When Rod Beckstrom recently stepped down as head of the National Cyber Security Center, an already heated debate reached fever pitch: Which agency should take the lead in cybersecurity? Or should any agency take the lead at all? In his resignation letter, Beckstrom argued that the NSA “currently dominates most national cybersecurity efforts,” meanwhile “the threats to our democratic processes are significant if all top level network security and monitoring is handled by any one organization.” On the heels of Beckstrom’s resignation, how should the federal government address the ongoing challenge of cybersecurity? Rob Housman, acting executive director and chairman of the board of The Cyber Security Institute, offers his perspective to ExecutiveBiz.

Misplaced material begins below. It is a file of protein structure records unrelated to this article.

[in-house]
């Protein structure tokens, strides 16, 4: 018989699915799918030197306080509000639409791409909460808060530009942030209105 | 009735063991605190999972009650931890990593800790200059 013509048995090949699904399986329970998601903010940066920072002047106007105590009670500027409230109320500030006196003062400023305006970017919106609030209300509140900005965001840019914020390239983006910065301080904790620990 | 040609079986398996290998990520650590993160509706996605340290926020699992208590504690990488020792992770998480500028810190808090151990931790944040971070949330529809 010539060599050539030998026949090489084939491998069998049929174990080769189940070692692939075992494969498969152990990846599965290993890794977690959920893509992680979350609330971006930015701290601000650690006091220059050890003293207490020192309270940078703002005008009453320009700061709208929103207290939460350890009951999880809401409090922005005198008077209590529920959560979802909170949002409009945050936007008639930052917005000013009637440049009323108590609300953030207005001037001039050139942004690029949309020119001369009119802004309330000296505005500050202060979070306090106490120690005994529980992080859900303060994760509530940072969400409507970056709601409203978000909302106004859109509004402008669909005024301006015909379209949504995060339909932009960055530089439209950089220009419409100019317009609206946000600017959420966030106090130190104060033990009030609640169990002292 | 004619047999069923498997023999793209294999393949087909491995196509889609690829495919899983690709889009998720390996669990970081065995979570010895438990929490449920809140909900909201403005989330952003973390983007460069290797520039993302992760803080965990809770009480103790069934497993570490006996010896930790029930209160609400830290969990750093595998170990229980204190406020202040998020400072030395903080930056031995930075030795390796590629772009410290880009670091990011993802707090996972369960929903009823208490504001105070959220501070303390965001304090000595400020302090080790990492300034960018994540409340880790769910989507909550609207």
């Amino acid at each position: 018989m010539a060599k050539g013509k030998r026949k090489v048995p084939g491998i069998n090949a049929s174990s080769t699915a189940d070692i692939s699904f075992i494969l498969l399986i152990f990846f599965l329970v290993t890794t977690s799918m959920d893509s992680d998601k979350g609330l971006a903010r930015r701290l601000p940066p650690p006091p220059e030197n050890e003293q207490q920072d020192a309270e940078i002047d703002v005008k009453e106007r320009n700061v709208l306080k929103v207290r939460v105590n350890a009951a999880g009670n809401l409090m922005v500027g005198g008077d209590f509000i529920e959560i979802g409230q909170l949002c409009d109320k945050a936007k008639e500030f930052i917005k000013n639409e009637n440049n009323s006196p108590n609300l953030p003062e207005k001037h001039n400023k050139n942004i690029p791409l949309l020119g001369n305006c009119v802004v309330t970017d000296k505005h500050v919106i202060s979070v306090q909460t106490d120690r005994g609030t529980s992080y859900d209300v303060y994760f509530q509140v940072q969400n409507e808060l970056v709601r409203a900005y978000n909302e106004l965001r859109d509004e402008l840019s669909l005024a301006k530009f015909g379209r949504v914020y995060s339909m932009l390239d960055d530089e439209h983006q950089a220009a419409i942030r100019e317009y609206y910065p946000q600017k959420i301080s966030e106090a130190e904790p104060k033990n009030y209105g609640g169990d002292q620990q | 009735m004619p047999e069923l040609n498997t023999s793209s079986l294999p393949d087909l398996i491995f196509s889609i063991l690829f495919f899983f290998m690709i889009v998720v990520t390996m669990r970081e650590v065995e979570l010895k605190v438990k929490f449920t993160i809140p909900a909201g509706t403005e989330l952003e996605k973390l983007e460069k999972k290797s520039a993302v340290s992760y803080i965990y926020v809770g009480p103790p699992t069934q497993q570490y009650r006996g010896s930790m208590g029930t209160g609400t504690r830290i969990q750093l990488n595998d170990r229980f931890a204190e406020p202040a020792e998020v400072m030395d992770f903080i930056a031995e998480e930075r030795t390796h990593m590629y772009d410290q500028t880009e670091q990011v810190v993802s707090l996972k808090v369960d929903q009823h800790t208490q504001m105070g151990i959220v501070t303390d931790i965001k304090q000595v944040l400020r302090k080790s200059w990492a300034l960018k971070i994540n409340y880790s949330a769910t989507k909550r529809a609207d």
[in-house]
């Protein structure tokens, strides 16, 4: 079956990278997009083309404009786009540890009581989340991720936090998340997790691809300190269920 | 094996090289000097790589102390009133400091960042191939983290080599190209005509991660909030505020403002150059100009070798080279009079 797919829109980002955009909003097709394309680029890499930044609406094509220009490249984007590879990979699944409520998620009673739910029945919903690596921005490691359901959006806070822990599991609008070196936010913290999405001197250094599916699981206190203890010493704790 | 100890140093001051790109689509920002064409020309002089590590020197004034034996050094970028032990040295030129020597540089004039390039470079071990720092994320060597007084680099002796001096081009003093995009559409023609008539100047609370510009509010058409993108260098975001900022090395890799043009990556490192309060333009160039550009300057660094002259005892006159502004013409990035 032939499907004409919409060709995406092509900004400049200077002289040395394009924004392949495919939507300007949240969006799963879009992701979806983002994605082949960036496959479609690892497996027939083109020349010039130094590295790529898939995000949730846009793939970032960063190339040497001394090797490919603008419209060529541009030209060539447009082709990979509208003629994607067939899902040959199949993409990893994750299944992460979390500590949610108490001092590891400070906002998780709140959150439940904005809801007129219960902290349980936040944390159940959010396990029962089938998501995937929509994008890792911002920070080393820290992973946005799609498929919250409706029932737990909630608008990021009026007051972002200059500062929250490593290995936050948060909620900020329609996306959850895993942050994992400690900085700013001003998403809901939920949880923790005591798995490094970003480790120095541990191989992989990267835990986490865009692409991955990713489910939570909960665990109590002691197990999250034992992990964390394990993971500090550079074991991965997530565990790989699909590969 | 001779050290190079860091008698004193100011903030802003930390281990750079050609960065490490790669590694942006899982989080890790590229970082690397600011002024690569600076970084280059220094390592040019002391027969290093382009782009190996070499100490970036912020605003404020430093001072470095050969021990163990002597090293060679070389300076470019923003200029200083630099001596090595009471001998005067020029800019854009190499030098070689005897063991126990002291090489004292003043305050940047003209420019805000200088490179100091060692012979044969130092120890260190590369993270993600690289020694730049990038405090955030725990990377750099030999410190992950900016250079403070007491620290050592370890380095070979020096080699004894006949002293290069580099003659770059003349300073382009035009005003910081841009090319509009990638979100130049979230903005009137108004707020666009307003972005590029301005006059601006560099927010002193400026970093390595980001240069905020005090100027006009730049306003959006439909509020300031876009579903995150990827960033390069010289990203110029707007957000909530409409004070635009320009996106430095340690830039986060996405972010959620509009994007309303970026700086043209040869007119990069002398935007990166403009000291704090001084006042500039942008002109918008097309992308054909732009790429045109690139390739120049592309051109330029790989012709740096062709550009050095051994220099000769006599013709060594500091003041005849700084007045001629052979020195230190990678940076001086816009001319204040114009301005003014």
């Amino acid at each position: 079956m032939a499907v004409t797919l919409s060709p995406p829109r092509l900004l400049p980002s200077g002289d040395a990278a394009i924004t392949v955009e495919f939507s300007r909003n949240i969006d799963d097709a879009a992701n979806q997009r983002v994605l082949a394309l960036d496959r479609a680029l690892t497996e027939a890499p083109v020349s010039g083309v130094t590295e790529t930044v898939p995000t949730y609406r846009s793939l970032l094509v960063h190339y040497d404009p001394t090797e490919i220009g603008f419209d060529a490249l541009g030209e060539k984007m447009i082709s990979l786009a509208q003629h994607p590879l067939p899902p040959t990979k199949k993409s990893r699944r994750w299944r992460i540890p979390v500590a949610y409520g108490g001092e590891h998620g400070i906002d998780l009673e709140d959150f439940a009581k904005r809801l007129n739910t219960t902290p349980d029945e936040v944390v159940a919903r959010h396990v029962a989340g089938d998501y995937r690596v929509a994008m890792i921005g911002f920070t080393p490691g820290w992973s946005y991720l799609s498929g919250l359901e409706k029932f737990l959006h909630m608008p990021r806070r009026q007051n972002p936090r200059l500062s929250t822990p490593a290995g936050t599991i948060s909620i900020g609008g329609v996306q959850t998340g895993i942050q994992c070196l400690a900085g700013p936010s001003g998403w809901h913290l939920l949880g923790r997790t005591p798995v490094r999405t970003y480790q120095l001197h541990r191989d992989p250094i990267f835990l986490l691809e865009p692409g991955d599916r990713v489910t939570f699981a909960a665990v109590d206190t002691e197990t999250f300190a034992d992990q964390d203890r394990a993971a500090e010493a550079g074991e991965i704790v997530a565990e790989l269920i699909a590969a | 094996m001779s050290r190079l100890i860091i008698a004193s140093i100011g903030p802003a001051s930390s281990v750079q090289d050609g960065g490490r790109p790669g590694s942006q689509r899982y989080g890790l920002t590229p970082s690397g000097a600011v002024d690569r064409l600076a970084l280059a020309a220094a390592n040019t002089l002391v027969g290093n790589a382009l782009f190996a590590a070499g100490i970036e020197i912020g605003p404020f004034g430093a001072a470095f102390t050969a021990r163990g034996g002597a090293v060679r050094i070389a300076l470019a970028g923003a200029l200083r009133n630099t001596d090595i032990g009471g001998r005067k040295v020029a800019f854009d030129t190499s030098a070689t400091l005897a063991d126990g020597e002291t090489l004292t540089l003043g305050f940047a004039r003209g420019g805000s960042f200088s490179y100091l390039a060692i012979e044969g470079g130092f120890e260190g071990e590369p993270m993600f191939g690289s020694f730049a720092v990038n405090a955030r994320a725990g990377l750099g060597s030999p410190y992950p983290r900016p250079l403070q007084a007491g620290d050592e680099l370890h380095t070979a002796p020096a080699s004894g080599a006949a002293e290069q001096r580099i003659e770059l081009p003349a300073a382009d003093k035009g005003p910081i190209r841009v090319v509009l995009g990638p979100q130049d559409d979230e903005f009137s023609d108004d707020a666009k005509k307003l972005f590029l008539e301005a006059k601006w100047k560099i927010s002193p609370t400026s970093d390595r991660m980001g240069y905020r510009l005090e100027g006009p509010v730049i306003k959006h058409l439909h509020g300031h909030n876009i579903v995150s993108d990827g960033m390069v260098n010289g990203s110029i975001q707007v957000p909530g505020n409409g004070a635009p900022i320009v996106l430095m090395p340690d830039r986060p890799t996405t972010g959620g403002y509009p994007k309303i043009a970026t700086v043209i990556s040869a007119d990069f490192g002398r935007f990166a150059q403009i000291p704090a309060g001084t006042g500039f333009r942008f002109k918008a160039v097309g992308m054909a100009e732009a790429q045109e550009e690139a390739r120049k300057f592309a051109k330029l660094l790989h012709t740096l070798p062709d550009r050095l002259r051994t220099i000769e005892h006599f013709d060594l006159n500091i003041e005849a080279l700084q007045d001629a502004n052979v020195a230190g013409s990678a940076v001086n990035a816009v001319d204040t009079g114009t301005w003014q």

What“™s your take on Rod Beckstrom“™s resignation the other week?
Rob Housman: I“™m not blaming Beckstrom “” so let“™s start there. I think Beckstrom is a dedicated civil servant who tried his very best under difficult circumstances. He was operating in a world where he himself said he didn“™t have a budget and couldn“™t really get a lot done.
How would you describe the government“™s current approach to cybersecurity?
Rob Housman: Hack and patch. Somebody hacks, if we“™re lucky we find it, we patch. That“™s not a good way to approach cybersecurity. Something different needs to happen to shake up the system.
You“™ve argued NSA should “shake up the system,“ not DHS. Why?
Rob Housman: In a perfect world DHS could do it as well. However, in the real world DHS has become locked in a particular mindset. A transfer of power would compel people to understand that what was being done was not acceptable.